Install a driver

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If you encounter any problem using this HOWTO, please notify ReactOS team for help/guidance.

Automatic Installation

Normally when a device is found, a 'Found new Hardware' wizard will come up that guides you through the process of installing a driver.

  1. Get the driver from the CD that came with the device or the manufacturer's website
  2. Unzip the files in ReactOS if the drivers did not come on a CD. If they did, insert the CD and reboot your computer. The wizard should show up again if you did not complete it when it ran the first time. If it does not come up, you will have to reinstall ReactOS to show the wizard again.
  3. Install the drivers using the wizard. If you are using a CD just press Next on all the pages with the CD in the CD-ROM drive. If you have extracted the files, click Next and put in the path to the driver.

Automatic Slipstreamed Installation

If ReactOS is providing its own driver for any device, the new hardware wizard will not show up (for example, Video adapter or supported I/O controller). As many installer applications still have issues (like InstallShield), there is another way to install such drivers. Requirement: having ReactOS sources checked out and built.

  1. Get the driver. You should use XP/2003 counterparts if possible.
  2. Create a new directory in ReactOS source trunk, in Modules directory (I usually name it Windows, but you may use any name). If you want more than one driver to be installed this way, you may consider creating more directories inside, like for every device. Copy the driver into the selected directory.
  3. Use Slipstream files guide to link the driver files in reactos.dff. INF files should be placed in Reactos\Inf dir, SYS – into Reactos\System32\Drivers, EXE and DLL – into Reactos\System32 directory.
  4. Build the ISO, burn it and install. You should see your files being copied in 1st stage of install. On 2nd stage, if all goes well, you should see them being listed in debug log.
  5. If something goes wrong, see the possible reason. If the files are not being copied, see if they are included into bootcd properly – possible path mismatch in reactos.dff? If they are not installed in 2nd stage – the problem must be in the driver INF file – see if the PCI/Vendor_Device code is exactly the same as the one for your device (SUBSYS also matters!). Also, Multifunction device INF are not supported, (MF\PCI_VEN_12EB&DEV_0002), you should convert them to ordinary ones (in the same example: PCI\VEN_12EB&DEV_0002).

Manual Installation

If you want to install some non-PNP drivers in ReactOS, you need at first the binary itself but also its settings in the registry. This howto tells you how to accomplish that.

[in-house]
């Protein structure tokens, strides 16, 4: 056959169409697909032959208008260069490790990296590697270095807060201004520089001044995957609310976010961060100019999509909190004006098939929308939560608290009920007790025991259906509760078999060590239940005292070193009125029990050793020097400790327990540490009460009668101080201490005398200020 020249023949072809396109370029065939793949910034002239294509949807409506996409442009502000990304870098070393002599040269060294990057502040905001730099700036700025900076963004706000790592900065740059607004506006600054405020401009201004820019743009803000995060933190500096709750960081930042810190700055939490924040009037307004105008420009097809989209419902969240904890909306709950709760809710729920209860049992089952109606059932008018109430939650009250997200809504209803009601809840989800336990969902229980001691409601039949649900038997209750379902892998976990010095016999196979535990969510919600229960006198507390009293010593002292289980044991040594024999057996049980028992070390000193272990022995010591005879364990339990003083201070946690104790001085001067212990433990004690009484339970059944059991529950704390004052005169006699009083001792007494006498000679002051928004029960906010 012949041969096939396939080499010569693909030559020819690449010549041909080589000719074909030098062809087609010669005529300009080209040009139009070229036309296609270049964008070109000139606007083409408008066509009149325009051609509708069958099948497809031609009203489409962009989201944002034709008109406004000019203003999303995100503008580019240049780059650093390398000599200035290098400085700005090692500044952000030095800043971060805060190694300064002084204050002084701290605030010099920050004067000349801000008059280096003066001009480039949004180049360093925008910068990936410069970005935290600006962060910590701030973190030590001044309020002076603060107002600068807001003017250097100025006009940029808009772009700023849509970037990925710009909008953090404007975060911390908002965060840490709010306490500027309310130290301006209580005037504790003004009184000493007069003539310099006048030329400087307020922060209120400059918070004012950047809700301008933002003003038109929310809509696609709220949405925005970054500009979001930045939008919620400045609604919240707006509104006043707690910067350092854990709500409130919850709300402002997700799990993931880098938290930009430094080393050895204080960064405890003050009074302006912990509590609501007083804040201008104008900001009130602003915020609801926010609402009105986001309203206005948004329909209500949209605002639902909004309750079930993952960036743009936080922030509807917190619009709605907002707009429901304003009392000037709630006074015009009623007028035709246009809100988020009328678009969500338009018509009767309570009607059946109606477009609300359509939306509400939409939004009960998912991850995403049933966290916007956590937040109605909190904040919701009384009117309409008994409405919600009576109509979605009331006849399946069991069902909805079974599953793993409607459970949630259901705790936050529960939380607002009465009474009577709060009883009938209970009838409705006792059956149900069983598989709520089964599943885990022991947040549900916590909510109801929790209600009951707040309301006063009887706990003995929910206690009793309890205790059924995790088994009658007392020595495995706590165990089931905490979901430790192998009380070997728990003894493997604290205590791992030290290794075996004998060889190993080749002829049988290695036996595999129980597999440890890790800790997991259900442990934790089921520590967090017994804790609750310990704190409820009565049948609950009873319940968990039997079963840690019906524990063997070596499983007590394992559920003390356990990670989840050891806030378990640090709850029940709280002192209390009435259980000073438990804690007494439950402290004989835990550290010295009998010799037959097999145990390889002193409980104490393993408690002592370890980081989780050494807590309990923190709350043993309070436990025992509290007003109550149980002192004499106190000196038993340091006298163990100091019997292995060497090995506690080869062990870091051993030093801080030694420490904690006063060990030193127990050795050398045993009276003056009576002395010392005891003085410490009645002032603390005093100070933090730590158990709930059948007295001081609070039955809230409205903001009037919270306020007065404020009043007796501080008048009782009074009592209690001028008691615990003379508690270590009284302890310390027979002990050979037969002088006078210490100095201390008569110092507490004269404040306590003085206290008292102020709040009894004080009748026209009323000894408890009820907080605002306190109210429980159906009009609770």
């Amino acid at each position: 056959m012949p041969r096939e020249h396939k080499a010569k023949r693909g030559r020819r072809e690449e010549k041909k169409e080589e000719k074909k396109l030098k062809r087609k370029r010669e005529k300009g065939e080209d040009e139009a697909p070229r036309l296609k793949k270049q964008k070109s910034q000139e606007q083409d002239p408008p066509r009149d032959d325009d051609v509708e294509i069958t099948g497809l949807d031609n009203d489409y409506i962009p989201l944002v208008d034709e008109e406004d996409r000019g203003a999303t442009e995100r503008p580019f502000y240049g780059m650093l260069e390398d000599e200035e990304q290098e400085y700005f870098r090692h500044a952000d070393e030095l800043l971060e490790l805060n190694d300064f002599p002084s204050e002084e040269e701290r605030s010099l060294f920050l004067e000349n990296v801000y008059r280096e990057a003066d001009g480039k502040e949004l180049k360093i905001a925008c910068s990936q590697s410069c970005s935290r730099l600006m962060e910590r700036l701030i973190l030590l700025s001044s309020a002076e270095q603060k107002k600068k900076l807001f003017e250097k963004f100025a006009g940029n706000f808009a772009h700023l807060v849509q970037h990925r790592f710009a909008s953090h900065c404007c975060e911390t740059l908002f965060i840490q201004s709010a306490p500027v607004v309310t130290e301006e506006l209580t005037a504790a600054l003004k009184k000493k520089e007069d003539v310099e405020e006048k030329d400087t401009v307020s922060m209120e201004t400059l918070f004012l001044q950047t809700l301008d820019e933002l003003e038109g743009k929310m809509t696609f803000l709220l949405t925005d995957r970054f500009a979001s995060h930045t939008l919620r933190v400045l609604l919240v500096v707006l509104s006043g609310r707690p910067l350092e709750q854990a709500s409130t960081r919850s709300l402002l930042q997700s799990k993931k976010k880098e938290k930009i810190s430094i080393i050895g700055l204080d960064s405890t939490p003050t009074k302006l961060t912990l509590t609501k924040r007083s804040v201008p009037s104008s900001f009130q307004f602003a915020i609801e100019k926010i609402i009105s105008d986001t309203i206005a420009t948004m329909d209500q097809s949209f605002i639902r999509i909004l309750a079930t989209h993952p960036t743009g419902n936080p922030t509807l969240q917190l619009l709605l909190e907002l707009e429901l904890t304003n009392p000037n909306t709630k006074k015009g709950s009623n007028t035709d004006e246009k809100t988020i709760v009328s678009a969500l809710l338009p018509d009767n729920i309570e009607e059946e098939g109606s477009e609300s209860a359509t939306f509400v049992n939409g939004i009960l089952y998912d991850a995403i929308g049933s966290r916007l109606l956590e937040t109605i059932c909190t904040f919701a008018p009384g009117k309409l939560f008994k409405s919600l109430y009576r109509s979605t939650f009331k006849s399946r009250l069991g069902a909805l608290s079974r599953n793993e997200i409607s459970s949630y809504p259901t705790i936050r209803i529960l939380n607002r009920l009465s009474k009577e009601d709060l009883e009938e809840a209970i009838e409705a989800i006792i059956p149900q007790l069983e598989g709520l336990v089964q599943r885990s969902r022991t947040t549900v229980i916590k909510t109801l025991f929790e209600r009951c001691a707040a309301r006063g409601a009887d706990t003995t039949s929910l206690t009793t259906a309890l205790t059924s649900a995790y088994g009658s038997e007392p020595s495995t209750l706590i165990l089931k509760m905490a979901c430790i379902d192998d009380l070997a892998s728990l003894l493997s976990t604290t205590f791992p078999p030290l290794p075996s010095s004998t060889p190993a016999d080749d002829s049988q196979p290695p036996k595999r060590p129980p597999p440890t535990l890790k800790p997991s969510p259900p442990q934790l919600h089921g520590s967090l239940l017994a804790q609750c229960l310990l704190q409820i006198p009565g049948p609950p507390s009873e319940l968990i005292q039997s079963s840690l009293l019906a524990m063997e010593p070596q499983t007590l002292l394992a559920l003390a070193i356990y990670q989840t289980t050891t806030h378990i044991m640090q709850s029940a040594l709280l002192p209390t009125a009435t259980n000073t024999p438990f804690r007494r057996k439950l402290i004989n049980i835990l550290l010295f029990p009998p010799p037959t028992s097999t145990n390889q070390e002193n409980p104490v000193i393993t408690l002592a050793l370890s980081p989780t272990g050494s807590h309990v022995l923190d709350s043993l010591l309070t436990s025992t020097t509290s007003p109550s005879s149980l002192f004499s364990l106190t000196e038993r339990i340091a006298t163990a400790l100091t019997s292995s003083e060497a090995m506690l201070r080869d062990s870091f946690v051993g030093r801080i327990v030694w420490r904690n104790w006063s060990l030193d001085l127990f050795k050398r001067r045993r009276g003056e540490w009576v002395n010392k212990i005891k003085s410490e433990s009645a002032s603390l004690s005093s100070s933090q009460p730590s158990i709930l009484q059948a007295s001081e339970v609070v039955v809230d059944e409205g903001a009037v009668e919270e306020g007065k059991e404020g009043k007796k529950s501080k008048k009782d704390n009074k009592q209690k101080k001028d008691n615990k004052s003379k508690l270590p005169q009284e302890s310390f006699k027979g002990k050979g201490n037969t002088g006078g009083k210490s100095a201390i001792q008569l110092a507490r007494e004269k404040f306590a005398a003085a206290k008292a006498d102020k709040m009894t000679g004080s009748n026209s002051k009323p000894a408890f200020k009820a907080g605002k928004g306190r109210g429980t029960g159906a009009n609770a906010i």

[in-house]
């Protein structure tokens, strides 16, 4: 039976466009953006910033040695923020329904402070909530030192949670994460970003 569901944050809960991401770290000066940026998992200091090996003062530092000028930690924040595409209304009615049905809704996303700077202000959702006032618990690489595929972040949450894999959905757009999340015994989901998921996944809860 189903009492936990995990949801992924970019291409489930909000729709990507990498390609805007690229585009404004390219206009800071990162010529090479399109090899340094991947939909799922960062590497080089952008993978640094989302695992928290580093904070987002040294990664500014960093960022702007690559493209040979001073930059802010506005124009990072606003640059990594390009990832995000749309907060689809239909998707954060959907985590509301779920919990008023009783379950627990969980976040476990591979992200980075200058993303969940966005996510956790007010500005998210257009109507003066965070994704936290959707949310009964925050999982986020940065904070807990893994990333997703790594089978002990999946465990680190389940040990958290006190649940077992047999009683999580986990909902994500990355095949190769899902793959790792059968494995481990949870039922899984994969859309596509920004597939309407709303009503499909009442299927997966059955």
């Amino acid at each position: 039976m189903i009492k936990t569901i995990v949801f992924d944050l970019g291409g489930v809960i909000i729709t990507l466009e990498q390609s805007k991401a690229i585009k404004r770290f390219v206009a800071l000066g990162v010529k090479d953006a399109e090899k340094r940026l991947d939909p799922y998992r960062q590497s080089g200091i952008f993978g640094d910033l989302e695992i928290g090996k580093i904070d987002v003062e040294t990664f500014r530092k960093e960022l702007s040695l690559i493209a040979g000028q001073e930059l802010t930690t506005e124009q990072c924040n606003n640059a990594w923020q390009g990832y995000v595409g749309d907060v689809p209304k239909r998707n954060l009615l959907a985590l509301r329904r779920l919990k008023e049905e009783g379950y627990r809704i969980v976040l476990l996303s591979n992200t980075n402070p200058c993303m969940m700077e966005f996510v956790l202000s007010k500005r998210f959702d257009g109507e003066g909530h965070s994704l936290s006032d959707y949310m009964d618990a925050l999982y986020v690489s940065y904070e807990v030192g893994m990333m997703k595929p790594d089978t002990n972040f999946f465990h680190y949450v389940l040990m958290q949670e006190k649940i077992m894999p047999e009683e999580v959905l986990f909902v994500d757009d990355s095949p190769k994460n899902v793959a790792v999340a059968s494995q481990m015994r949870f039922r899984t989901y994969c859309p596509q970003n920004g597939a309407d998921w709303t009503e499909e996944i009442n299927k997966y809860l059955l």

In an ideal situation, you'd need a PC emulator, a copy of Windows NT 4 and ReactOS. Boot into Windows NT 4, open regedit, save the entire registry to a .reg file, then quit. Install the driver, restart if necessary, then open regedit and save the entire registry to a .reg file again – a different one this time. Compare the two either manually, or run them through DIFF. From this, you should find the settings needed by the driver.

You can then copy the driver over to your ReactOS system32\drivers folder, and add the necessary settings to the registry.

A simpler alternative is to find Install Watch Pro 2.5 which is freeware. The main site seems to have been down since August 2011, but there are many locations still hosting it. Use Install Watch Pro to track all changes (files & registry) made when installing the driver on WinNT. Saves a lot of time and effort!

The registry is fairly straightforward. To edit it, you can either do so from within ReactOS itself (using regedit), or with a text editor. To do this, you'll most likely need the source code. Go into the bootdata folder, and open up hivesys.inf in Notepad or your favourite non-formatting text editor. For each driver (*.sys file) you want to test, just copy and paste an existing chunk from another driver, changing the type and start type as appropriate (eg: Video, Automatic...) – see the bit at the top for a list of the driver types.

Once you're done, run MKHIVE (in the tools\mkhive folder of the source tree) passing the bootdata folder as the first parameter, and the target folder as the second. In my case I have to do this: ..\..\TOOLS\MKHIVE\MKHIVE . V:\REGISTRY … from the bootdata folder.

See Also